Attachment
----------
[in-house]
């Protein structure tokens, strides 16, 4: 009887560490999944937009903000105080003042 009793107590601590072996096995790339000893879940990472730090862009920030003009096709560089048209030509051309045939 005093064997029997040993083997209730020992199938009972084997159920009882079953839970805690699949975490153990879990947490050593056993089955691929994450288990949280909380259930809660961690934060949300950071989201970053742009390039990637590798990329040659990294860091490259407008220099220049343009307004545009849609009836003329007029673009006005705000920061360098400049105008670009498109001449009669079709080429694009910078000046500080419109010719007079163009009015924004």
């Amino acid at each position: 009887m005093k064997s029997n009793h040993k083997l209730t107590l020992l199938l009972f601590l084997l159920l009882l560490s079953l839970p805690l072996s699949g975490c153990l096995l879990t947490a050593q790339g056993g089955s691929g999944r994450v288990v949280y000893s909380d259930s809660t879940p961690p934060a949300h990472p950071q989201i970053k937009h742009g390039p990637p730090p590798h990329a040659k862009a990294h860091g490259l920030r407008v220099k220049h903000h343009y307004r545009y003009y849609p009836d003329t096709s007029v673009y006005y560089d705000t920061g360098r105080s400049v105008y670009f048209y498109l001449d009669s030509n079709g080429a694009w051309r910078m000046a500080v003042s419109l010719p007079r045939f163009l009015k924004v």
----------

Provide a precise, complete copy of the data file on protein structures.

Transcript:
[in-house]
């Protein structure tokens, strides 16, 4: 009887560490999944937009903000105080003042 009793107590601590072996096995790339000893879940990472730090862009920030003009096709560089048209030509051309045939 005093064997029997040993083997209730020992199938009972084997159920009882079953839970805690699949975490153990879990947490050593056993089955691929994450288990949280909380259930809660961690934060949300950071989201970053742009390039990637590798990329040659990294860091490259407008220099220049343009307004545009849609009836003329007029673009006005705000920061360098400049105008670009498109001449009669079709080429694009910078000046500080419109010719007079163009009015924004």
């Amino acid at each position: 009887m005093k064997s029997n009793h040993k083997l209730t107590l020992l199938l009972f601590l084997l159920l009882l560490s079953l839970p805690l072996s699949g975490c153990l096995l879990t947490a050593q790339g056993g089955s691929g999944r994450v288990v949280y000893s909380d259930s809660t879940p961690p934060a949300h990472p950071q989201i970053k937009h742009g390039p990637p730090p590798h990329a040659k862009a990294h860091g490259l920030r407008v220099k220049h903000h343009y307004r545009y003009y849609p009836d003329t096709s007029v673009y006005y560089d705000t920061g360098r105080s400049v105008y670009f048209y498109l001449d009669s030509n079709g080429a694009w051309r910078m000046a500080v003042s419109l010719p007079r045939f163009l009015k924004v």